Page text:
Author + information
- Received May 28, 2004
- Revision received August 6, 2004
- Accepted August 16, 2004
- Published online December 7, 2004.
- Cornelis S. van der Hooft, MD*,‡,
- Jan Heeringa, MD*,
- Gerard van Herpen, MD, PhD†,
- Jan A. Kors, PhD†,
- J. Herre Kingma, MD, PhD‡,§ and
- Bruno H. Ch. Stricker, MB, PhD*,‡,* ()
- ↵*Reprint requests and correspondence:
Dr. Bruno H. Ch. Stricker, Department of Epidemiology and Biostatistics, Erasmus Medical Center, PO Box 1738, 3000 DR Rotterdam, the Netherlands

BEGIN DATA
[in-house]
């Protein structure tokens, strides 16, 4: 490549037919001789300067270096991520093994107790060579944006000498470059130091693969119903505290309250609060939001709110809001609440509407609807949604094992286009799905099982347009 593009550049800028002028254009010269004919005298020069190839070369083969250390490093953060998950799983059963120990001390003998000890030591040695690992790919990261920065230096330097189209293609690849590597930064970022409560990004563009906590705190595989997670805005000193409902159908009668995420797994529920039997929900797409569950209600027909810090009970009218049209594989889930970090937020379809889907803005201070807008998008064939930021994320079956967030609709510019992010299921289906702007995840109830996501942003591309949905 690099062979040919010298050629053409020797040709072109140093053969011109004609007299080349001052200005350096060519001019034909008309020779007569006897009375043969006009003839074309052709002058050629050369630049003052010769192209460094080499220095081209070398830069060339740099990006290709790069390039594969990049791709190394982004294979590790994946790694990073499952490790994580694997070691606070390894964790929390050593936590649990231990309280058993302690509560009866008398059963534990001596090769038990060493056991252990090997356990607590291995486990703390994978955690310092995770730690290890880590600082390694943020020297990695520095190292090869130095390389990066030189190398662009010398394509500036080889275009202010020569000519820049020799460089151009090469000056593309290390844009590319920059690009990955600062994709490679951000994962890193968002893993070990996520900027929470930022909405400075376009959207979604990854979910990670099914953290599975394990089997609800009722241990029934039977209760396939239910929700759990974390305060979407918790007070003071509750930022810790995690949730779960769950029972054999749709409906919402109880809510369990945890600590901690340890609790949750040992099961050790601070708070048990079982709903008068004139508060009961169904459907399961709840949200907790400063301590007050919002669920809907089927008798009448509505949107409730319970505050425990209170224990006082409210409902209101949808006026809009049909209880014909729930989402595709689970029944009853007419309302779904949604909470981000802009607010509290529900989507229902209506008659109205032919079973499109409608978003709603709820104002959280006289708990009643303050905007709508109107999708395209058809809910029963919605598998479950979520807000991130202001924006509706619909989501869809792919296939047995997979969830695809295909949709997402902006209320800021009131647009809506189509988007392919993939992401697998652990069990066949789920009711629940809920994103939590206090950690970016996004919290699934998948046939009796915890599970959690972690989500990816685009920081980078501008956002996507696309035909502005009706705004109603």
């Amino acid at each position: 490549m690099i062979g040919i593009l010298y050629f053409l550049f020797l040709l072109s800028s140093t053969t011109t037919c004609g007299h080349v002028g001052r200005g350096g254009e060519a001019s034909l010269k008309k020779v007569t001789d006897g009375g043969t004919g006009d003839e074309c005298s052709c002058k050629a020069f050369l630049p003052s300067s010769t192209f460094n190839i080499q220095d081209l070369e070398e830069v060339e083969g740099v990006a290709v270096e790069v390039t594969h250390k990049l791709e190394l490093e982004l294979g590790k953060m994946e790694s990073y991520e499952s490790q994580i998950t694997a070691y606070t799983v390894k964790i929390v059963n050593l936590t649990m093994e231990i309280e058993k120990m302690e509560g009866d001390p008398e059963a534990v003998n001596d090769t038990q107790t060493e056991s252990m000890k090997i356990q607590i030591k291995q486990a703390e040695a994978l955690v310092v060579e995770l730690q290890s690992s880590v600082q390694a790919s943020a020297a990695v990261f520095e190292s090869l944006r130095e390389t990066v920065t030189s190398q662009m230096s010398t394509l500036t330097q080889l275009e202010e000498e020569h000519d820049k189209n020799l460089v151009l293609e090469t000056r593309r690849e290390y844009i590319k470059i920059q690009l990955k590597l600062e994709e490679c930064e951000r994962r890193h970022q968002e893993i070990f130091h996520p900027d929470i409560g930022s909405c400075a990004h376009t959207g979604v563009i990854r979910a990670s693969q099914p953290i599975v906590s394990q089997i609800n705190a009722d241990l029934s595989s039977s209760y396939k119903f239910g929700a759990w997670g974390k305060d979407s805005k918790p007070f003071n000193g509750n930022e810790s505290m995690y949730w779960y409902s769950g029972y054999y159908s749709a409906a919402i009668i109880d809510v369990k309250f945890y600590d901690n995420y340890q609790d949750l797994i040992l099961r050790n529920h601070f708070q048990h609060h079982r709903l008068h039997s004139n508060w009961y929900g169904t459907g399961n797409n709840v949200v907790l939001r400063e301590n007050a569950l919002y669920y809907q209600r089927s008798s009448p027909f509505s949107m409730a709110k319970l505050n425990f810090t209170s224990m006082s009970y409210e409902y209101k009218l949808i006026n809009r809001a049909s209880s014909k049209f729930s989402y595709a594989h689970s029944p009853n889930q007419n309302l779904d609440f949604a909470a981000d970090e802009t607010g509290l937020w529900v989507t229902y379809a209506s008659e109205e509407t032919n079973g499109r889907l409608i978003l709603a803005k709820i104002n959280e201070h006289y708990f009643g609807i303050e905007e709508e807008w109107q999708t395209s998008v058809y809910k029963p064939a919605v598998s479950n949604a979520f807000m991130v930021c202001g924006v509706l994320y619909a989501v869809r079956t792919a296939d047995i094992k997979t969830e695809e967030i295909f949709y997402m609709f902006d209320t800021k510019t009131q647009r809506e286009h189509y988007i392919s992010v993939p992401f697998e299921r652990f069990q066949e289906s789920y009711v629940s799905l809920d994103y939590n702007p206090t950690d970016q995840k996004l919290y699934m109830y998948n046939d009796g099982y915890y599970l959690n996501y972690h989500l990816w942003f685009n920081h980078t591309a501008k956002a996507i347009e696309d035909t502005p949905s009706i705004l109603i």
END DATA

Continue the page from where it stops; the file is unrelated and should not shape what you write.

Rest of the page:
Atrial fibrillation (AF) is the most common sustained rhythm disorder observed in clinical practice and predominantly associated with cardiovascular disorders such as coronary heart disease and hypertension. However, several classes of drugs may induce AF in patients without apparent heart disease or may precipitate the onset of AF in patients with preexisting heart disease. We reviewed the literature on drug-induced AF, using the PubMed/Medline and Micromedex databases and lateral references. Successively, we discuss the potential role in the onset of AF of cardiovascular drugs, respiratory system drugs, cytostatics, central nervous system drugs, genitourinary system drugs, and some miscellaneous agents. Drug-induced AF may play a role in only a minority of the patients presenting with AF. Nevertheless, it is important to recognize drugs or other agents as a potential cause, especially in the elderly, because increasing age is associated with multiple drug use and a high incidence of AF. This may contribute to timely diagnosis and management of drug-induced AF.